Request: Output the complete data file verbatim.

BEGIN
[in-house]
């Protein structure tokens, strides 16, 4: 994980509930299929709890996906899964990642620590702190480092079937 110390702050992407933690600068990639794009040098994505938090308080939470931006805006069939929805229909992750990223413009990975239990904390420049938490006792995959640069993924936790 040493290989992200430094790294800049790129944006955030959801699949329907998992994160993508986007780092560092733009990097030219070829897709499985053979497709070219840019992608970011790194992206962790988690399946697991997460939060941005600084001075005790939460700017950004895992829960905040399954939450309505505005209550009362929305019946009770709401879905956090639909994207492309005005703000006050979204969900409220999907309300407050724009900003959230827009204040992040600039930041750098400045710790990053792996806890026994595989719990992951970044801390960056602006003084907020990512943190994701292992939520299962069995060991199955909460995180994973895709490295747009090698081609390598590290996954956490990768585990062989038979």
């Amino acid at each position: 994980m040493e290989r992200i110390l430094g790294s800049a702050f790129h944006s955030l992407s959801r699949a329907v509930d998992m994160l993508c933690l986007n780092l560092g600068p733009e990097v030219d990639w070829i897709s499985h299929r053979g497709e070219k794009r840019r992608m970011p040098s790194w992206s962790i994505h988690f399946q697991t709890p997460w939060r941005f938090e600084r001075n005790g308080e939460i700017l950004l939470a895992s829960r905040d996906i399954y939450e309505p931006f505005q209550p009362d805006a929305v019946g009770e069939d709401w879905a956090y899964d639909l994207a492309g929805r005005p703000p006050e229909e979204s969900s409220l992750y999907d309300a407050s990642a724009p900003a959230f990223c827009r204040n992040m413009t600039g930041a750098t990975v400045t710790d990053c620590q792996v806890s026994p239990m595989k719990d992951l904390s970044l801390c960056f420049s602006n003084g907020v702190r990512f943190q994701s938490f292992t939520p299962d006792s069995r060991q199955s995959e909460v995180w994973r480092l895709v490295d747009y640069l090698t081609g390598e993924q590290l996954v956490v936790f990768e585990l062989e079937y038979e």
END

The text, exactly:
[in-house]
């Protein structure tokens, strides 16, 4: 994980509930299929709890996906899964990642620590702190480092079937 110390702050992407933690600068990639794009040098994505938090308080939470931006805006069939929805229909992750990223413009990975239990904390420049938490006792995959640069993924936790 040493290989992200430094790294800049790129944006955030959801699949329907998992994160993508986007780092560092733009990097030219070829897709499985053979497709070219840019992608970011790194992206962790988690399946697991997460939060941005600084001075005790939460700017950004895992829960905040399954939450309505505005209550009362929305019946009770709401879905956090639909994207492309005005703000006050979204969900409220999907309300407050724009900003959230827009204040992040600039930041750098400045710790990053792996806890026994595989719990992951970044801390960056602006003084907020990512943190994701292992939520299962069995060991199955909460995180994973895709490295747009090698081609390598590290996954956490990768585990062989038979």
């Amino acid at each position: 994980m040493e290989r992200i110390l430094g790294s800049a702050f790129h944006s955030l992407s959801r699949a329907v509930d998992m994160l993508c933690l986007n780092l560092g600068p733009e990097v030219d990639w070829i897709s499985h299929r053979g497709e070219k794009r840019r992608m970011p040098s790194w992206s962790i994505h988690f399946q697991t709890p997460w939060r941005f938090e600084r001075n005790g308080e939460i700017l950004l939470a895992s829960r905040d996906i399954y939450e309505p931006f505005q209550p009362d805006a929305v019946g009770e069939d709401w879905a956090y899964d639909l994207a492309g929805r005005p703000p006050e229909e979204s969900s409220l992750y999907d309300a407050s990642a724009p900003a959230f990223c827009r204040n992040m413009t600039g930041a750098t990975v400045t710790d990053c620590q792996v806890s026994p239990m595989k719990d992951l904390s970044l801390c960056f420049s602006n003084g907020v702190r990512f943190q994701s938490f292992t939520p299962d006792s069995r060991q199955s995959e909460v995180w994973r480092l895709v490295d747009y640069l090698t081609g390598e993924q590290l996954v956490v936790f990768e585990l062989e079937y038979e």